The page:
Breakfast at The Arts Club, London

December 16, 2011 Leave a comment

The Arts Club 40 Dover Street London W1S 4NP

Pretty as a picture

I am not an artist, never been one, although the lifestyle certainly appeals; the birds, the booze, the brawls, the South Bank shows and the lovely cottage in the Dordogne, what’s not to like? And if I was an artist I could then become a member of the Arts Club in Mayfair and enjoy a breakfast like this every day.

Founded in 1863 by, amongst others Charles Dickens and Anthony Trollope, the Georgian townhouse is unremarkable from the outside, as is right and proper. In fact all you really see is your reflection in the gloss black of the door. Inside is a subtle reception, stylish people man (men?) the desk and the latest iMac, surely not actually needed not just for reception, has its imperious designer back to you. It looks good of course, this is not a place to have a Dell on display after all. What artist ever used a PC? Read more…

Burn baby burn.Hot Headz chilli sauces on test

December 16, 2011 Leave a comment

Ow, that stings!

‘Bloody hell!’, ‘Jesus Christ!; ‘Aaagh!’ are about the only printable comments we can make after trying the hot sauces we were sent by Hot-Headz the chili specialists.

The ladydeez sensibly wanted nothing to do with our taste test and retreated instead to a safe distance while we chaps bragged about our capacity to withstand any amount of scoville scorching and made vulgar jokes about lavatory paper. This was going to be a pushover.

We didn’t have any food to add to the sauces, and anyway it would have taken away from the pure scientific nature of the product, so instead we laid on some slices of cheap white bread (starch can be an antidote to chili, while water just makes it worse) and decided to dip cocktail sticks in the bottles to ensure minimum on the tongue, after all we had five to choose from.

Scoville (SHA) units are of course the scientific measure of a chili’s heat or capsaicin content, although it is measured by humans not by electronics. What a job that must be eh? The scale runs from 0 to over 200,000 units and presumably above that the tester is either carried out dead or insensible so no reading is ever noted. Read more…

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The Passion of Plaimont. Wonderful wines in South West France

November 21, 2011 Leave a comment

A barrel of laughs

The bids are coming in thick and fast and the French auctioneer is sweeping his fringe out of his eyes with one hand and waving his gavel about with the other as he struggles to keep up. A thousand euros bid soon becomes two thousand and then ‘best of order’ has to be asked for as it hits €3000 and the crowd gasps Gallicly in astonishment.

At €3200 the hammer finally comes down and Didier Vinazza, a man who rather resembles Father Dougal in a Gascon beret is surrounded by congratulations. He’s just sold a quarter barrel of his best Pacherenc for the equivalent of over €50 a bottle. More in fact, when you consider the American buyer now has to pay the commission, the bottling, labelling and the shipping costs on top. An expensive sixty bottles of wine but definitely worth it for such nectar and the money that’s been raised will be going to good works around the area. ‘I took a risk harvesting in late November but I knew my pebbly clay terroir would be good for the Petit Manseng grapes and they were exceptional,’ he says above the din.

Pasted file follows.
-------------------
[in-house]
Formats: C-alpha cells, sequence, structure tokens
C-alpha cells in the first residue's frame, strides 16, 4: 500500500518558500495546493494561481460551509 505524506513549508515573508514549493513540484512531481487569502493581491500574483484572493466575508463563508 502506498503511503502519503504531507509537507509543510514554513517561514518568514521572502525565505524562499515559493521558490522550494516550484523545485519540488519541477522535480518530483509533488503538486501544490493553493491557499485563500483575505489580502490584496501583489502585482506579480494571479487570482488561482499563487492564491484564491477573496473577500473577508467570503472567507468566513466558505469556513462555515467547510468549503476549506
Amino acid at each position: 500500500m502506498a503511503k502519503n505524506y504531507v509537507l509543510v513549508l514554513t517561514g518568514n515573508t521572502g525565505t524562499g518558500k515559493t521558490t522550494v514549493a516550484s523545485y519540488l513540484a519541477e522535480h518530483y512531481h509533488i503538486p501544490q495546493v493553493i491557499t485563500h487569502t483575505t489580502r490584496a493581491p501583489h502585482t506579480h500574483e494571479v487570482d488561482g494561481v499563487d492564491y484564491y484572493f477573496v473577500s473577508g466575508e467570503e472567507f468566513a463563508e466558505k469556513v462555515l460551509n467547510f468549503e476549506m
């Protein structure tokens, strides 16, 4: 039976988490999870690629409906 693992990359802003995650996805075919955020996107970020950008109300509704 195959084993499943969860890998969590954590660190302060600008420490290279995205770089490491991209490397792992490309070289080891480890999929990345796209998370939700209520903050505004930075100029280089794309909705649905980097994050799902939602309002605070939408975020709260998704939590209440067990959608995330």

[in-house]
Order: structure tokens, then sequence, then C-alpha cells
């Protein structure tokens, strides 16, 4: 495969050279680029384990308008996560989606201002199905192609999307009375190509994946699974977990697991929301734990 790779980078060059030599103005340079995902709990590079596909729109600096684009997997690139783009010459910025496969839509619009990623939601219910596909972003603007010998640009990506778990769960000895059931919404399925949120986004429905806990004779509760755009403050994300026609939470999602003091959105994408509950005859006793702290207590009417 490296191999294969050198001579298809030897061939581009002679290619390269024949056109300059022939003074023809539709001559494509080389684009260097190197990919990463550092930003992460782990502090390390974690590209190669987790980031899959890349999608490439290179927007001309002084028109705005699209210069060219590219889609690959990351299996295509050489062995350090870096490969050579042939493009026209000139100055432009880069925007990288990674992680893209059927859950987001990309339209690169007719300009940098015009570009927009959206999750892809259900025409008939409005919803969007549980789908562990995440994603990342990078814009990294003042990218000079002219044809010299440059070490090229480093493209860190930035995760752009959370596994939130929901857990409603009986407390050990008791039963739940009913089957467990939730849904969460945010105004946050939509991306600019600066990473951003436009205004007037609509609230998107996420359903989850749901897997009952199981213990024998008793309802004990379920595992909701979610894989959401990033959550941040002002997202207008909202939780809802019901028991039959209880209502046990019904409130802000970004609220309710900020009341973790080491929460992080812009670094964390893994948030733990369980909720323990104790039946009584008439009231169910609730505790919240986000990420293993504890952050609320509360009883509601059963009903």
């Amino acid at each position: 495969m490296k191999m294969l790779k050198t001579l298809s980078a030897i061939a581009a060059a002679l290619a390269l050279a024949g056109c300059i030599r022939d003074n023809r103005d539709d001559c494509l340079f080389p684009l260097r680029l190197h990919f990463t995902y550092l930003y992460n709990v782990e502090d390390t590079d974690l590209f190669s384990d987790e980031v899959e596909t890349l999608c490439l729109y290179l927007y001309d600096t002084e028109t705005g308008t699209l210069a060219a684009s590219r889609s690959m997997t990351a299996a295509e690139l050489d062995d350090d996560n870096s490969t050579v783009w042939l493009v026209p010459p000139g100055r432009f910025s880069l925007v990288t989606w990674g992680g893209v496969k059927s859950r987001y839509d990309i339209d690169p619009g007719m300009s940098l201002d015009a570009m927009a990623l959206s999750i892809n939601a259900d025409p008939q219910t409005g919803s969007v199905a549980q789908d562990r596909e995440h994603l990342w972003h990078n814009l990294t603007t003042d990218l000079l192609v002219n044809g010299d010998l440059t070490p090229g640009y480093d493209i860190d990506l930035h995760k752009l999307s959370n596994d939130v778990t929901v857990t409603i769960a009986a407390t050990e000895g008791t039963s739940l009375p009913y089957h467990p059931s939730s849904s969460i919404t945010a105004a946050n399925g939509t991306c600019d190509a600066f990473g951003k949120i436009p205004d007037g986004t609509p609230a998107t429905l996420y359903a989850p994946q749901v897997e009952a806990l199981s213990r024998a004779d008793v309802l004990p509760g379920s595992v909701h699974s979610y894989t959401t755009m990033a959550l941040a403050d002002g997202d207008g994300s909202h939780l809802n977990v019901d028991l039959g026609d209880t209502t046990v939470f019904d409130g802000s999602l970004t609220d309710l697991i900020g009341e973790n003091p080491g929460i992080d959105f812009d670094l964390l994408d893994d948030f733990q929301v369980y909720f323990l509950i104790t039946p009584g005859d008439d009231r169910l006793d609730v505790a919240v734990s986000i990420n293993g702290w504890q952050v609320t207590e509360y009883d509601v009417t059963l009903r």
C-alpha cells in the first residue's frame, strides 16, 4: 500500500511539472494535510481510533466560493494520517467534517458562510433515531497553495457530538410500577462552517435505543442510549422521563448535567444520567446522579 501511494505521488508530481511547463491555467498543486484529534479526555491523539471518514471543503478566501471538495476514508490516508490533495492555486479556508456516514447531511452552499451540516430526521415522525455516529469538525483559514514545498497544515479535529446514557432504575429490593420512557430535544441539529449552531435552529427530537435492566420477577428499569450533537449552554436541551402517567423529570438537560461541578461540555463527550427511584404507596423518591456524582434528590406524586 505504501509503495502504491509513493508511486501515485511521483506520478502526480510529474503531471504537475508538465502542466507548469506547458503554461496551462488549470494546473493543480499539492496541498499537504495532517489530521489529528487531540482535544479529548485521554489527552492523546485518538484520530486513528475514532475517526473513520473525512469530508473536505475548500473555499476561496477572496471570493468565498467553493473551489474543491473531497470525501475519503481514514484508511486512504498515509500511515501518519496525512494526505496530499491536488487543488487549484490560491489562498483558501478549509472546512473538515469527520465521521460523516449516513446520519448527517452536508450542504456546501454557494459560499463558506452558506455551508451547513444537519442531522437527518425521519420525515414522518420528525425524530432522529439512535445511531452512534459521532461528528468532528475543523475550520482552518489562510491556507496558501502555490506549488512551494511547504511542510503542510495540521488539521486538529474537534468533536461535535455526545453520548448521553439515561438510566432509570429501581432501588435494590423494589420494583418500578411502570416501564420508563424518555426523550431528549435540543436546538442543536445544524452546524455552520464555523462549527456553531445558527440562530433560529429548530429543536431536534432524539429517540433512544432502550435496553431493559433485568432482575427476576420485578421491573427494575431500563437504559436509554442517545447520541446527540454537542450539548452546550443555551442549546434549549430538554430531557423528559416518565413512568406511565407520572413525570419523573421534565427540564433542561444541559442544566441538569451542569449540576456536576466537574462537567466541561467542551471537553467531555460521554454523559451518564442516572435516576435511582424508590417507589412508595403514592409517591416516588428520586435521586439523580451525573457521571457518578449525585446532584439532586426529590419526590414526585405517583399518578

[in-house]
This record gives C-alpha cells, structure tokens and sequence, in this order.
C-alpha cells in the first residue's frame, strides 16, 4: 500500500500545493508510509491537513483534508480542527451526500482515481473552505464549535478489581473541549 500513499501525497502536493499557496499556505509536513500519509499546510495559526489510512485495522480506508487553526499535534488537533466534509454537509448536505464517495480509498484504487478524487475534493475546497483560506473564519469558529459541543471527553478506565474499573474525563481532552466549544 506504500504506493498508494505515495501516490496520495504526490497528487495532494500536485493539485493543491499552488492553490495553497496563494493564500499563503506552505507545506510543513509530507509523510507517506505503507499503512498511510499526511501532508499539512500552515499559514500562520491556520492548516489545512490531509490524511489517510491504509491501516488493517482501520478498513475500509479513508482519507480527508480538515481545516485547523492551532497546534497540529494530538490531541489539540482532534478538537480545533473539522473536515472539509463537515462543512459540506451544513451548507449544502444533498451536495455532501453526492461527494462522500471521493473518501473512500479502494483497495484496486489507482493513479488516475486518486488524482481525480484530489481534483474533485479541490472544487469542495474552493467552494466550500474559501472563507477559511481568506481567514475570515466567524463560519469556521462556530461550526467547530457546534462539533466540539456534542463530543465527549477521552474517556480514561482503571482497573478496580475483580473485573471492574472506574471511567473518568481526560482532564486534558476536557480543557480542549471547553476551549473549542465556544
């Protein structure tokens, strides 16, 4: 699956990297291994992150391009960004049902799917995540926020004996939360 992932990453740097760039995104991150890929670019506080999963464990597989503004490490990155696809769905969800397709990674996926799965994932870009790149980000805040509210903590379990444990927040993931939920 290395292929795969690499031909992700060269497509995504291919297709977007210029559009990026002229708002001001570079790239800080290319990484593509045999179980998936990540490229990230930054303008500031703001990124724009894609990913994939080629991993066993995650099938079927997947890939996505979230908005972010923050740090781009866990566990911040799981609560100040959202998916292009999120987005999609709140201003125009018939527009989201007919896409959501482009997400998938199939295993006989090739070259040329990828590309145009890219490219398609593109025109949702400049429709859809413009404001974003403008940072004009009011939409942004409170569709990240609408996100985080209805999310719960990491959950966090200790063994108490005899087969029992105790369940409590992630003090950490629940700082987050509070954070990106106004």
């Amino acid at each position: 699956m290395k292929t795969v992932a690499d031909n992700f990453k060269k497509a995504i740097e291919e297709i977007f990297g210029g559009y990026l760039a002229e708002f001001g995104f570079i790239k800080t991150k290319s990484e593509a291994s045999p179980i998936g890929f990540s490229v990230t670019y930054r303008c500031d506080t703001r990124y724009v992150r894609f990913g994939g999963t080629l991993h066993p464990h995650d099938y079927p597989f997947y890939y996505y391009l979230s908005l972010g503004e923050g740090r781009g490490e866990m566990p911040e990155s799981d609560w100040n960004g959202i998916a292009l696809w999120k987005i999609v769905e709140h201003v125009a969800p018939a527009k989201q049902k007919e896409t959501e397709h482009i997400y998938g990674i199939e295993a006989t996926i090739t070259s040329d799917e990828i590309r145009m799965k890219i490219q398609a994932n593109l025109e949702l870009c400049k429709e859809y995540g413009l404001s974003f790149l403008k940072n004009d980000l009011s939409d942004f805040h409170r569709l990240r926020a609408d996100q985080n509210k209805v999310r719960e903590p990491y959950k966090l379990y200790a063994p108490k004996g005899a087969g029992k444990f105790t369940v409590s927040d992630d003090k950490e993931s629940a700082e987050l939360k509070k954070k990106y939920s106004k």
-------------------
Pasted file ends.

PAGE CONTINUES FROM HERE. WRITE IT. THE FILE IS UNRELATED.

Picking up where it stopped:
50cl of sex in a bottle

The Pacherenc auction at the Château de Crouseilles is one of the high points of the year for the Plaimont wine growers co-operative in Gers, France. Each previous year around 30 winemakers set aside small parcels of their vineyards to raise a special grape crop and about 16 of them have been judged to have produced an individual expression of Pacherenc good enough to be included in the 2011auction. Since daybreak prospective buyers, have slurped and spat, met each winemaker and then had a welcome break eating the local Black Pig cured ham and drinking Jeroboams of Plaimont Madiron red. And it’s not even 11 am yet. Read more…

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Lunch at Roux at the Langham

November 16, 2011 Leave a comment

A bit posh

Lunch in London is how knowledgeable foodies get their fix of the best around. A meal that might cost upwards of £70 a head in the evening can be less than even half that if you cannily go for the set lunch option.

And it’s not a question of having to compromise either. The good chefs put a lot of thought into lunch ‘prix fixe because it’s  seen as a chance to break away and to make best use of what’s available in the markets on the day.

Head chef at Roux at the Landau at the Langham Hotel is Chris King, an impossibly boyish looking chap whose appearance belies his experience.  He worked at Le Gavroche over the past five years, has cooked at Per Se in New York, and was Sous Chef at Roux Parliament Square. Clearly the Roux Bros think highly of him and he joined me for a chat after a Landau lunch that was a perfect mix of French style, mixed  with a touch of the exotic and a seasonal selection of market must-haves.

The Landau set lunch is three courses for £37.50, or £47.50 with a half bottle of wine from a short but punchy list.  To eat at this level, in that room and for those prices is good value, and the number of people I could see in the room taking advantage rather proved it. Read more…